Wiley Cain overcomes injury, makes mark as varsity starter

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Wiley Cain has a knack for overcoming obstacles.
The first one came at the start of the season at Pulaski County High School in Somerset, Kentucky.
Only a sophomore, Cain was the Maroons’ starting varsity quarterback in the first game of the season. He had the challenging task of taking over for Riley Hall, a prolific high school performer who is now playing football at Georgetown College.
“Riley was definitely the best quarterback that ever played at our school, and he’s probably one of the best that ever played in the state,” Cain said. “I learned a lot from him.”
In Pulaski County’s first game of the season, Cain was hit in the third quarter and he suffered a broken collarbone. “I went to Alabama and had surgery,” Cain said. “It was six week of recovery.”
Injuries are part of football, and Cain understands that. But that didn’t make the recovery process any easier.
“It’s probably one of the hardest things I’ve gone through,” he said. “I would stand there on the sidelines every week, and it got harder several weeks in because about three weeks into the recovery process, I didn’t have to wear my sling anymore. I could move my arm and felt pretty good but wasn’t able to play. It was really, really hard to stand there and watch as your team goes out there and plays without you when you feel like you can do it.”

Back in business

Cain was facing an obstacle, no doubt about it, but he was able to rise above it.
The 6-foot-2, 190-pounder is healthy now, returning to the Maroons’ huddle on Oct. 8. In his first game back, Cain passed for 218 yards and 3 touchdowns in a 60-31 win over Lincoln County High School.
“I felt pretty good the first game back,” he said. “The offensive line did a great job giving me time to throw and protecting me.”
Even after missing six weeks with the collarbone injury, Cain never missed a beat when it came to running the Pulaski County offense.
Not only has he been training with NFA for almost nine years, he comes from a respected football family. His father, Johnny Cain, was a standout high school quarterback who was recruited by Ivy League schools. He wound up accepting a golf scholarship from the University of Kentucy.
Wiley’s grandfather, John Cain, was a legendary football coach at Somerset High School and he guided his team to four state championship games.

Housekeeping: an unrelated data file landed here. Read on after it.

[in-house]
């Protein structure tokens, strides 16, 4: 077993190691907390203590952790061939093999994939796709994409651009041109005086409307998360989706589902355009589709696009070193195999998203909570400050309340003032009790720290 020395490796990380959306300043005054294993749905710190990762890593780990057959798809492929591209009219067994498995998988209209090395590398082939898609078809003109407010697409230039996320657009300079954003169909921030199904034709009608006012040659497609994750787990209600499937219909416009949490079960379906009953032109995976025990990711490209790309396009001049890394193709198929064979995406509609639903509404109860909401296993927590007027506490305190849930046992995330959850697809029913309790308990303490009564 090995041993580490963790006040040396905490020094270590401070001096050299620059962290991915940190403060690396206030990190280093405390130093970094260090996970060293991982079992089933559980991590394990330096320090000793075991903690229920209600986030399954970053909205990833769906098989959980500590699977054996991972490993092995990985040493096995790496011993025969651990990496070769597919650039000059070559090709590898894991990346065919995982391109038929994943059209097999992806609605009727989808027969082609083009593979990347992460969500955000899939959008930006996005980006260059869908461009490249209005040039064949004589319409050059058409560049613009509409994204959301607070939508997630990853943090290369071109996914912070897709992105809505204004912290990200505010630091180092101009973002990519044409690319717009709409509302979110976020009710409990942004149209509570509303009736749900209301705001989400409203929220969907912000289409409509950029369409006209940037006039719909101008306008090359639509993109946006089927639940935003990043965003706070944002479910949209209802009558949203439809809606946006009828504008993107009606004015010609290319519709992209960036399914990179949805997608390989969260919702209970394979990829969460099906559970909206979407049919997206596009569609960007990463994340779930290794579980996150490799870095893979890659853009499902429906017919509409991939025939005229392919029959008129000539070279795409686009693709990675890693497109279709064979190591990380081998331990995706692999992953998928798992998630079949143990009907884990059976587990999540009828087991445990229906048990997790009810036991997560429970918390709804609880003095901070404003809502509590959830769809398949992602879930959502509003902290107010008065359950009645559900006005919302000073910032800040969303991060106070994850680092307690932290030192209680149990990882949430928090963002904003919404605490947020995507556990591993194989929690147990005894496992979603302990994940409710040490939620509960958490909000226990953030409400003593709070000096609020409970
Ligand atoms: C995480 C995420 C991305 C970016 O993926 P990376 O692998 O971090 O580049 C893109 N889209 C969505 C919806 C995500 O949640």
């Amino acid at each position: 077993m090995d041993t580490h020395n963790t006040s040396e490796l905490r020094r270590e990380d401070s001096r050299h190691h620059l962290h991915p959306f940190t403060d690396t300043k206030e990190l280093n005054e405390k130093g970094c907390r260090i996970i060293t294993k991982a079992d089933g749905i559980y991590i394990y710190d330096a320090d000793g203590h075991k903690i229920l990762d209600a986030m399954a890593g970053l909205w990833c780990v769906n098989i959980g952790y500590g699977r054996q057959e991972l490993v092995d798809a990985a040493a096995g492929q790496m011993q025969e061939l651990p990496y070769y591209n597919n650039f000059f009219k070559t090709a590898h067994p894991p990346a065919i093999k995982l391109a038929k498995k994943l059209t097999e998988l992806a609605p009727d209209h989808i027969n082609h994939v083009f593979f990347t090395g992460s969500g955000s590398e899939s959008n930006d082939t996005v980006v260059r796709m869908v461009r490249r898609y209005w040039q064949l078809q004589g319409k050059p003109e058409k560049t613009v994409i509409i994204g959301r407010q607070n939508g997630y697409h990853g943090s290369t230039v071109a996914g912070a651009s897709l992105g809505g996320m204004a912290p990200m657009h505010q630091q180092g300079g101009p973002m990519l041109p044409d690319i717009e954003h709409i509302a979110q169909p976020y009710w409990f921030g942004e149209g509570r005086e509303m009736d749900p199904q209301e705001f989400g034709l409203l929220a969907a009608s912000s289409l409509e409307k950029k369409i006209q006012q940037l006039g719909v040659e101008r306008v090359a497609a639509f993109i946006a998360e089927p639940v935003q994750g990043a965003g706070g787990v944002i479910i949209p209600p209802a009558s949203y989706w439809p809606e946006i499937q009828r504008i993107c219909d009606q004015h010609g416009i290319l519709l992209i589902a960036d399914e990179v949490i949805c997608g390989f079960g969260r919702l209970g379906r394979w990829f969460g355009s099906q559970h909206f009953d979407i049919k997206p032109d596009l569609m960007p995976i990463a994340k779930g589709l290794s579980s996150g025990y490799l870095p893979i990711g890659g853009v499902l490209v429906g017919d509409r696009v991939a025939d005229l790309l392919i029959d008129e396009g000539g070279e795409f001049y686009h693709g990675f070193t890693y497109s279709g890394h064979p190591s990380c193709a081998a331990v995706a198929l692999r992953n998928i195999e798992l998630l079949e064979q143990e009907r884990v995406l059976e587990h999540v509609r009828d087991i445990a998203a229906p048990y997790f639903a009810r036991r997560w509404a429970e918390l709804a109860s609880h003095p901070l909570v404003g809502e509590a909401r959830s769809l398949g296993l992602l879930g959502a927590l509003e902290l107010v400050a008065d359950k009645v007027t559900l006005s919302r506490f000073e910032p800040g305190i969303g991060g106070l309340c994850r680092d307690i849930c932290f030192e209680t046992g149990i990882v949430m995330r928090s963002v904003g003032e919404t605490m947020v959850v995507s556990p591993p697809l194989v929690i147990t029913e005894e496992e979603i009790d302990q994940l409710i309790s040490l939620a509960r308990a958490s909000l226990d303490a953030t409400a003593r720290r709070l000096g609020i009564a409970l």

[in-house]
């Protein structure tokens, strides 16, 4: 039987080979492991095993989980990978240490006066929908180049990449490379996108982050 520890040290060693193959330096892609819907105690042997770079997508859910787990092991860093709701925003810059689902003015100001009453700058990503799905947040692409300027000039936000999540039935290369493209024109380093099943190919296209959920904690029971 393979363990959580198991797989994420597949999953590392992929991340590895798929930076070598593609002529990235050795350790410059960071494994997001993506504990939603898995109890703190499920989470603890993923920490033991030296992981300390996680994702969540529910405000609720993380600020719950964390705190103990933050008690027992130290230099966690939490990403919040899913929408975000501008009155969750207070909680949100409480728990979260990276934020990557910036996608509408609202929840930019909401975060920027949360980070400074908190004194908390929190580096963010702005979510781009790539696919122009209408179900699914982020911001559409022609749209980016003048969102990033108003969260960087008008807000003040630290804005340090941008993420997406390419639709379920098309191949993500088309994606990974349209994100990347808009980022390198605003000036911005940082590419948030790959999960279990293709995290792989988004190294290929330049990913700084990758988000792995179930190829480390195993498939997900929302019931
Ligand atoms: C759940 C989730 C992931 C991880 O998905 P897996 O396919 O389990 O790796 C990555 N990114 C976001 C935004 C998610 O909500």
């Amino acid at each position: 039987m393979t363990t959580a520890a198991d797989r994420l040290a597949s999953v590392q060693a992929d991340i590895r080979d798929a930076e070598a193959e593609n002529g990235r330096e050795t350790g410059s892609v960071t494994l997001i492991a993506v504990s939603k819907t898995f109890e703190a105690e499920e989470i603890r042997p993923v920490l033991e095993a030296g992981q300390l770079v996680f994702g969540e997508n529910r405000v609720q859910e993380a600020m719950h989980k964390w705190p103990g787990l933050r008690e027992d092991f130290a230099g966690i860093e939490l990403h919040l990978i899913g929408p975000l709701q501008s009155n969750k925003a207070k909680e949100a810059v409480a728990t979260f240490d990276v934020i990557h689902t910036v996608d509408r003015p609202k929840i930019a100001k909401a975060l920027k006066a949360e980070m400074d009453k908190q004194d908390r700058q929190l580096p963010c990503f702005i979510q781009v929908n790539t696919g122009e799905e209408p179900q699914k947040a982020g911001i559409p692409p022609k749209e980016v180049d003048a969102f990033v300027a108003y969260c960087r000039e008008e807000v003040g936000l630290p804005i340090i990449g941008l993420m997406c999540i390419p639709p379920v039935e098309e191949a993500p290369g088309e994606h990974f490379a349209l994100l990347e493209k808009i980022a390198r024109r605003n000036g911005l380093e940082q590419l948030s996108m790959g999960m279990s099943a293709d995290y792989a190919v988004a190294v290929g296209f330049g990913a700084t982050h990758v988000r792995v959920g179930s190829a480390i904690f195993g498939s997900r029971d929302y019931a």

“It’s great,” Wiley Cain said. “I grew up around football. I have pictures when I was around five years old wearing a little helmet with my dad coaching me. And my granddad always has those litle tidbits of advice. Sometimes, being a teenager, I might not pay as much attention as I should, but I try to listen to what both of them tell me. My dad and my granddad might be two of the smartest football minds I’ve ever met.”

NFA influence

An extended stretch of training with NFA has also helped Cain become a smart, talented young quarterback.
“NFA has helped me tremendously,” he said. “All of the mechanical problems that might come up, I know how to fix them now. Learning to read coverages has helped me a lot. And I jump right in with my coaches and I’m 10 steps ahead of where they think I am all the time because of the things I’ve learned from NFA.”
Attending his first Duel in July, Cain finished third among incoming 10th graders. “I was really surprised, but not because I didn’t think I could do it,” he said. “The first day there, I did not do very well. My dad said, ‘Go out tomorrow and do what you do.’ I went out and performed really well and I was really happy about it.”

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Scot Gregor is an award-winning sportswriter for the Chicago Daily Herald. In addition to writing about Big 10 and Notre Dame football, Gregor has also covered the White Sox, Bears, Blackhawks, Bulls and college basketball. He grew up in Pittsburgh and watched the Steelers rise to prominence in the 1970s. Gregor has a B.S. degree in Journalism from Ohio University

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